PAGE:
How fraudsters used this Army dad’s face to con women out of £1m | #lovescams | #military | #datingscams

  • More than £15.1m stolen by romance fraudsters in the first half of last year 
  • British father Steven Kelly’s business pictures stolen from social media sites
  • Scammers have used them to dupe love-struck victims out of more than £1m 
  • Since September 2019, he has been innundated with messages from victims
  • One crook claimed to be a soldier needing help for daughter’s cancer treatment 
  • Crooks prowl social media such as Facebook and Twitter as well as dating sites
Romance scams: Steven Kelly’s pictures were stolen from social media

The soldier in the picture has blue eyes, broad shoulders and a sharp jaw-line. On his social media profile, he describes himself as a ‘proud Army dad’.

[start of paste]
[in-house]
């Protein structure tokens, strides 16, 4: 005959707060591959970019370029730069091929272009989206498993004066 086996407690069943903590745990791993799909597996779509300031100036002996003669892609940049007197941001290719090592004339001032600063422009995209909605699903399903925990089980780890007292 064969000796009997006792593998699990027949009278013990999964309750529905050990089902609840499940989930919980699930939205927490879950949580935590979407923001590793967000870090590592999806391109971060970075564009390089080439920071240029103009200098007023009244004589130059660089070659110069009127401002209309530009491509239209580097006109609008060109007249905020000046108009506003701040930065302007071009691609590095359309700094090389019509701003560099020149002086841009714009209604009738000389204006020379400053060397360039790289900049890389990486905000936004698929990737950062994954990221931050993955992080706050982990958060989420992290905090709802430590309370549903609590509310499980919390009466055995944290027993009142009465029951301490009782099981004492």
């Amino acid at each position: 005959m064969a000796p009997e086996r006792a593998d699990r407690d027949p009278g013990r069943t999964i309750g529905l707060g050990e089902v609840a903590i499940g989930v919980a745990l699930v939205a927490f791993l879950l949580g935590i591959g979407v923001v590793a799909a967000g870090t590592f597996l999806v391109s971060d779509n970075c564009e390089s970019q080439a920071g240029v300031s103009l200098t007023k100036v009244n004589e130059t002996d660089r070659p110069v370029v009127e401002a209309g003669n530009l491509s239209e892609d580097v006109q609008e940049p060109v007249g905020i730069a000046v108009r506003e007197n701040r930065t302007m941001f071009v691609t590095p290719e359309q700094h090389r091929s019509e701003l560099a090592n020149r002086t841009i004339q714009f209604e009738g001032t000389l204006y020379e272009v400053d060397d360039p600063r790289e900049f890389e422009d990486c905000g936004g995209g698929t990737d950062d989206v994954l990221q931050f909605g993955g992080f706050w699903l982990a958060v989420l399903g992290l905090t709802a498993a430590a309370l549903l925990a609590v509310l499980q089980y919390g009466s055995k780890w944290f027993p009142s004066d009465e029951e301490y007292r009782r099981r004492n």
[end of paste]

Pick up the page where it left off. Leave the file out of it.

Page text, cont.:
But the handsome ‘Anderson Woods’ is a fake. The man in the photograph is, in fact, Steven Kelly, a British father whose face has been used by scammers to dupe love-struck victims out of more than £1 million. His pictures have been used on hundreds of social media and dating website profiles over the past two years. And it has even led to strangers making threats on his life.

Netflix’s latest hit documentary, The Tinder Swindler, tells the tale of a conman who posed as the son of a billionaire diamond mogul on dating apps. Shimon Hayut, also known as Simon Leviev then tricked his victims out of millions of pounds by convincing them to send money under false pretences.